Sunday, March 21, 2010

mie goreng

On the day we were to check out of Bintan Lagoon Resort, all traces of decent foods were wiped out come breakfast time. And my bro-in-law asked for a late check-out since our ferry was scheduled at 1635hr.

Needless to say, when we left the villa at 1400hr, we were hungry.

At the main lobby, we were told to wait for the next available (1500hr) shuttle service to send us to the ferry terminal.

Thing is, all of us (esp. the kids) were ravenous by then. So what could we do?

1- Continue to wait at the lobby for the shuttle service, despite the hunger.
2- Look for a cafe (with expensive food offerings) within hotel grounds.
3- Rent 2 cars to send us to ferry terminal and look for (cheaper) food there.

Yes, we eventually settled for option 3. And the cool thing was that the staff at Bintan Lagoon Resort will still transport our luggage to the ferry terminal later on, despite us scooting off first.

At the ferry terminal, we discovered that the available eatery was this teeny-tiny cafe that was packed out with other holiday-makers (there's 13 of us) and the food don't look too promising. I was still outside, setting up the baby pram when the whole group came back out and told us to head for the nearby 'Factory Outlet'.

I was surprised that they still wanna check out the clothes sold there when they were actually very hungry... Turns out, they were told about an eatery located within the Factory Outlet building.

the canteen eatery

What they didn't know was that the eatery was almost 'hole-in-the-wall' kind, on the exterior and way out in the back; adjacent to the neighbouring ferry terminal's transit area. In fact, we have to walk past the area's public toilets to get there.

We later realised, when we saw some uniformed staff coming by here during their break; or after work that this was more or less their staff canteen. They must be wondering, why were these cheapskate Singaporeans eating here instead?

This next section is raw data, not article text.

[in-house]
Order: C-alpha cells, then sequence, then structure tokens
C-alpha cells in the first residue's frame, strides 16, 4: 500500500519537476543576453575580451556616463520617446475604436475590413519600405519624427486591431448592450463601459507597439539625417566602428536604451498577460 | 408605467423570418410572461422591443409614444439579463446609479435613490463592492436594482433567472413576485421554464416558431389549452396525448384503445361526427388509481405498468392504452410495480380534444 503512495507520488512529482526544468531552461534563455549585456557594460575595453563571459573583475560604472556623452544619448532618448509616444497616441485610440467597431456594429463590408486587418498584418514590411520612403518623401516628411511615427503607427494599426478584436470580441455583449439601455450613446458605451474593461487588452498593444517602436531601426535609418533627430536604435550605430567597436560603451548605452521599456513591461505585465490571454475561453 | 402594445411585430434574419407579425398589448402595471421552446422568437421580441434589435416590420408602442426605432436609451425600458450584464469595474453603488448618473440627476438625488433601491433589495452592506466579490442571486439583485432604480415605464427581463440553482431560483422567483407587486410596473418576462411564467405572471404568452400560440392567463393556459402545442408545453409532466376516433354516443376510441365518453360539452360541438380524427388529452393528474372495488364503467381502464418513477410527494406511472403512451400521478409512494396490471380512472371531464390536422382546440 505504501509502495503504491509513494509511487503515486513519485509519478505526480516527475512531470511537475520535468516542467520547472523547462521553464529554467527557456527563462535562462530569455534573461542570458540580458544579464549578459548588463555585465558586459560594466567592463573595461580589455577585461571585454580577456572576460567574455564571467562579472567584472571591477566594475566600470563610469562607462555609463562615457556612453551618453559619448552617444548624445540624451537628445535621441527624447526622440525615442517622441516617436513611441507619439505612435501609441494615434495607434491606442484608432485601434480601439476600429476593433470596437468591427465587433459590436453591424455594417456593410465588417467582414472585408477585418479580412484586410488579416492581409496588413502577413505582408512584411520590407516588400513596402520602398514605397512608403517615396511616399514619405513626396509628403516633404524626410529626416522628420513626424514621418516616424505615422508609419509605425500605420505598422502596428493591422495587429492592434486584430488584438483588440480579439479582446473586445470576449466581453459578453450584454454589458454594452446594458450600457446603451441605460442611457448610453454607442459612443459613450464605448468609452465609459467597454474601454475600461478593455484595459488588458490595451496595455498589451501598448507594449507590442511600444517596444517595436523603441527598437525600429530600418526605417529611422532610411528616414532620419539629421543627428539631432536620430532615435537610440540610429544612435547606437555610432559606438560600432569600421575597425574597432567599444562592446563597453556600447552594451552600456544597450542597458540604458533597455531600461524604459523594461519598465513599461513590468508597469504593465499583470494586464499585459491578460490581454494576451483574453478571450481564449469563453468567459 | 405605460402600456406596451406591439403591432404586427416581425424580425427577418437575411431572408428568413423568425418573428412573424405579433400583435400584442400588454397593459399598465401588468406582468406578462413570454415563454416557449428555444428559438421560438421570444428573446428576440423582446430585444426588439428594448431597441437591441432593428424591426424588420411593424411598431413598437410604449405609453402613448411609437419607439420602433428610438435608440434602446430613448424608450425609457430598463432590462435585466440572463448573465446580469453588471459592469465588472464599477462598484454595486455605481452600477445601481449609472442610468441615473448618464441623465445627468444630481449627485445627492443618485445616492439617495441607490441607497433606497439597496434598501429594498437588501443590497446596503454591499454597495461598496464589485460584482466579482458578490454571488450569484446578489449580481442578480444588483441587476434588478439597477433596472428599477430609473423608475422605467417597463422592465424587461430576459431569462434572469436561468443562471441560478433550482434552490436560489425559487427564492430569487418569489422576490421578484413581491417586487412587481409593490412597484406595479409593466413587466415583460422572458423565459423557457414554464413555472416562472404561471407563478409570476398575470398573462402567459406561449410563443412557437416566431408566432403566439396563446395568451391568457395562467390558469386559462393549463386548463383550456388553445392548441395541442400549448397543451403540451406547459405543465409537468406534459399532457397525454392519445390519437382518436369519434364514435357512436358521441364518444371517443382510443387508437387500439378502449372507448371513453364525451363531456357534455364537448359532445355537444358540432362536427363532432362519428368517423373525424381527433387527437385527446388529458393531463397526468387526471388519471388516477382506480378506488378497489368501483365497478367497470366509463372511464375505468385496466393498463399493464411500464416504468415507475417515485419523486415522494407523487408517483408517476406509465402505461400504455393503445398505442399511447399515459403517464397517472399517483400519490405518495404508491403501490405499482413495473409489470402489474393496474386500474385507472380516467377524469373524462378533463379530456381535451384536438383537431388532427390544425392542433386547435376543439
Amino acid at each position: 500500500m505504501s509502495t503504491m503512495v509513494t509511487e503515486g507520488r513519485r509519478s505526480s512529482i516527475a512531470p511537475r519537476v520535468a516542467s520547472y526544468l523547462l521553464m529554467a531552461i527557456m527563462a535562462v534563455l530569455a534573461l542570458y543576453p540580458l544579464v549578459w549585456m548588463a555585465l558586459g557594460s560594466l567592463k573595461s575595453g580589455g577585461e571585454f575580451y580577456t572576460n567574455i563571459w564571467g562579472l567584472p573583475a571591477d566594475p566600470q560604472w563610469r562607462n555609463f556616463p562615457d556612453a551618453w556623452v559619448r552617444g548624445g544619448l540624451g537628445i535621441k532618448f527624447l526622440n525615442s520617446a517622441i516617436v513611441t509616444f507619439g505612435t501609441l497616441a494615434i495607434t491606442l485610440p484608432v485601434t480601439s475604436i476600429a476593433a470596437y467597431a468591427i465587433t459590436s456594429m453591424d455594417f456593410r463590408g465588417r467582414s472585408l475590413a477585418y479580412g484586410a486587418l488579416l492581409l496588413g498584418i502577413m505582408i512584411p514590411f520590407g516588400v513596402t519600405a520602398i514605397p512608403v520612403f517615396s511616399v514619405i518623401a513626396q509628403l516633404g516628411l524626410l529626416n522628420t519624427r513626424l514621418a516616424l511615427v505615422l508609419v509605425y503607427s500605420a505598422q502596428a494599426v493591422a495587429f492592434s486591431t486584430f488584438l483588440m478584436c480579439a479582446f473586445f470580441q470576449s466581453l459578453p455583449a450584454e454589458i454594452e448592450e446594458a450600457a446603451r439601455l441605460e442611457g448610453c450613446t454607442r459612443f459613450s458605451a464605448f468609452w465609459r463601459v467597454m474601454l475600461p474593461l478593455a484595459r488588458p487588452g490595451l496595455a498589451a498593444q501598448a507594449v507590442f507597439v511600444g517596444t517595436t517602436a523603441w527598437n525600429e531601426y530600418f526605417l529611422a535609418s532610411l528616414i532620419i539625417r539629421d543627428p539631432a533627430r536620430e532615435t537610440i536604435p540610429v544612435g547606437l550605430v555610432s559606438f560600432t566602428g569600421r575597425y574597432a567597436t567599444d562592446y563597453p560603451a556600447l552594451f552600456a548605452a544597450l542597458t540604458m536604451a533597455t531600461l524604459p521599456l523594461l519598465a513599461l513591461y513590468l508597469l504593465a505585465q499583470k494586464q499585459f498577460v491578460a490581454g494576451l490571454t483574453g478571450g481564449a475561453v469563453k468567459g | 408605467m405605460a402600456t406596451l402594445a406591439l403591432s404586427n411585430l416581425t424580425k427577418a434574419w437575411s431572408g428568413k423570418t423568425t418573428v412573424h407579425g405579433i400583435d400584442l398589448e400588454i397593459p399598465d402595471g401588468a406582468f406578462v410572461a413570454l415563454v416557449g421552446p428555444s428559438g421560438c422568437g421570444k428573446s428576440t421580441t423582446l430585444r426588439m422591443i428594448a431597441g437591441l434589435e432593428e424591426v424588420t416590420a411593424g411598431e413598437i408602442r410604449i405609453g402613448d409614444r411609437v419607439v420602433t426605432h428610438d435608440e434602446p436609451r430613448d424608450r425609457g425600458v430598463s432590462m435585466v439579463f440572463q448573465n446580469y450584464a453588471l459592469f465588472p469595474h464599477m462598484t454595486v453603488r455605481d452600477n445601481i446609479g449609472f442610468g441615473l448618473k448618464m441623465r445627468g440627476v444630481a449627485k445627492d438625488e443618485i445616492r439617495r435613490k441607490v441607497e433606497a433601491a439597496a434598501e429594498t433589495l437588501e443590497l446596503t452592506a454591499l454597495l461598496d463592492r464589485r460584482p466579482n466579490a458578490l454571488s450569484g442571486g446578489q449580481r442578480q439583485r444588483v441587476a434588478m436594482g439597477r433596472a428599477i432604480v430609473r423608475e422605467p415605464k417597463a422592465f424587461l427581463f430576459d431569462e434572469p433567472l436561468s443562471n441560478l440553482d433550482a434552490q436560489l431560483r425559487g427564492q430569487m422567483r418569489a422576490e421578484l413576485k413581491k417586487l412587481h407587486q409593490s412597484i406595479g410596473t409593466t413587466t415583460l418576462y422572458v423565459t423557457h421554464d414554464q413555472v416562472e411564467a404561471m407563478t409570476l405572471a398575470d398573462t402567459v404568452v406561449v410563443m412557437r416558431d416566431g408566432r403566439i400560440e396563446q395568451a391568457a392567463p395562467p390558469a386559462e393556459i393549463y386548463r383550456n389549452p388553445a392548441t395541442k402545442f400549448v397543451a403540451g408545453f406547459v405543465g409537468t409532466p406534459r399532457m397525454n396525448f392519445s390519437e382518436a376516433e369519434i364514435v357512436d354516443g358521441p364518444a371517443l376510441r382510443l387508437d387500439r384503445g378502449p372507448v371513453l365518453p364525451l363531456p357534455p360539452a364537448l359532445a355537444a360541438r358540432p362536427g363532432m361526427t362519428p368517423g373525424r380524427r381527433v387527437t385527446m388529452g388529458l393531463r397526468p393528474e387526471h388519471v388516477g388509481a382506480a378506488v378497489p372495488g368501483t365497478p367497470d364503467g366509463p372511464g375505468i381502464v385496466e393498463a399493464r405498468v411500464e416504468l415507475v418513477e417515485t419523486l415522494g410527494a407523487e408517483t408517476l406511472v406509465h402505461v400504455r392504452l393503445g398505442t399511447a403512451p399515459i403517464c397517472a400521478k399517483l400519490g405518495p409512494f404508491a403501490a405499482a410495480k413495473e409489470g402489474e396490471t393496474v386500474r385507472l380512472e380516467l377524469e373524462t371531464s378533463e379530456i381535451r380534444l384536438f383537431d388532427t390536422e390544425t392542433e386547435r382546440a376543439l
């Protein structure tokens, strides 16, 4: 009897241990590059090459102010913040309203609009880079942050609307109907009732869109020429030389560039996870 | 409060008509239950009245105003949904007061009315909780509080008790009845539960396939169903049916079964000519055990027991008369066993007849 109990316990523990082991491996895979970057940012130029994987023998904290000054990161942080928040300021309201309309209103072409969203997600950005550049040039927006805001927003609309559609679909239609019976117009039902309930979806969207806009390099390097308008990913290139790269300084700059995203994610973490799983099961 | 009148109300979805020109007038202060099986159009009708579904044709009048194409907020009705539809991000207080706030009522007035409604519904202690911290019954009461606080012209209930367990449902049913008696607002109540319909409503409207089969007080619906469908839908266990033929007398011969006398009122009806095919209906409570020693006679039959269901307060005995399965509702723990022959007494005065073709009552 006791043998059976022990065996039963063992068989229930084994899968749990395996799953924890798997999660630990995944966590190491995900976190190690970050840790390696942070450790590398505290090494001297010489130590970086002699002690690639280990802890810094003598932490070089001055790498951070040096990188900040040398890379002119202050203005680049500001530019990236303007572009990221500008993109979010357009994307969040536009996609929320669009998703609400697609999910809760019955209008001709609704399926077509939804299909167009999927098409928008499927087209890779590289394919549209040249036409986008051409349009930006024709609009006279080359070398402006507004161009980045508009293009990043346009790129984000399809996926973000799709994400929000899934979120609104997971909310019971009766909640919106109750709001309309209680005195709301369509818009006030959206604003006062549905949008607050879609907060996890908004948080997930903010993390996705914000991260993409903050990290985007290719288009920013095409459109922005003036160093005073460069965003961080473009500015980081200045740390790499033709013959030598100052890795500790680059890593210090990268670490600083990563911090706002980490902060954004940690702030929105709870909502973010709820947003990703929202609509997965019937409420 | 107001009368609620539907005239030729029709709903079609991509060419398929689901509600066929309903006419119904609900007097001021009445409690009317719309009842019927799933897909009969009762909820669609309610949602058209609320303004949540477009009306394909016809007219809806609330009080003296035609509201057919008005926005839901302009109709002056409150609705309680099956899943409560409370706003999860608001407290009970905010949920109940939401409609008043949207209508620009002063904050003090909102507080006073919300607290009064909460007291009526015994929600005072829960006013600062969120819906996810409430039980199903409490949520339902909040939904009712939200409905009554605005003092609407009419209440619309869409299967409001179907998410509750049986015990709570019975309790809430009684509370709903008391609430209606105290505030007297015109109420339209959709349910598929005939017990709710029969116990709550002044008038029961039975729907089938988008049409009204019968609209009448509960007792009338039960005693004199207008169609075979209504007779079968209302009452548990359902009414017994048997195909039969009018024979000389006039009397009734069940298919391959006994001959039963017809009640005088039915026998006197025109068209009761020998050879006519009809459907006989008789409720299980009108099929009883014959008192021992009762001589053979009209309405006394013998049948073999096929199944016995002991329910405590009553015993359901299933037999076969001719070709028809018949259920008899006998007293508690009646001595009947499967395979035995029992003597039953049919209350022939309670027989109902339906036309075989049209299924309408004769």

mie goreng

Anyway, the cook/owner/assistant was excited at seeing our big group approaching the eatery during the 'sleepy hour' (late afternoon, past lunchtime). She was rattling away the menu despite posters of whatever is available on the wall.

I saw: Mie Goreng, Mie Rebus, Nasi Goreng, Nasi Lemak, Soto, Nasi Campur.

I was surprised at seeing the 'Mie Rebus' for that was a Malay speciality and I didn't realise that the Indonesians know how to prepare that, too. Then I thought that since Bintan is within the Riau province, where the original Malays come from so I figured that's how they know of the ubiquitous 'Mi Rebus'.

Only then did my bro-in-law warned us that they meant the 'Mie Rebus' literally: Boiled Noodles a.k.a soupy instant noodles. INSTANT NOODLES, ok?? I don't know there are decent eateries that have instant noodles on the menu.

So I asked him, "What about the 'Mie Goreng' (Fried Noodles)?"

"Same -instant noodles, the dry one."

I asked about the Nasi lemak? Sold out. Soto? Sold out. Geez!

I heard the lady explaining that the 'Nasi Goreng' (fried rice) has sausages and eggs. I don't think I'm keen on that. Well, I don't mind the 'Mie Goreng', instant or not. I'm hoping they'll prepare it akin the the Indian mamak's version of 'Maggi Goreng'.

Thankfully, that's indeed the way it's done. They have the decency to REALLY fry the noodles with some vegetables (chopped 'Cai Xin'). And even topped with fried shallots and all.

We all know just how the portion for a packet of Indonesian instant noodles is like so I do admit that amount doesn't really satiate my hunger; especially when the MSG in the flavouring made it taste so nice and all...


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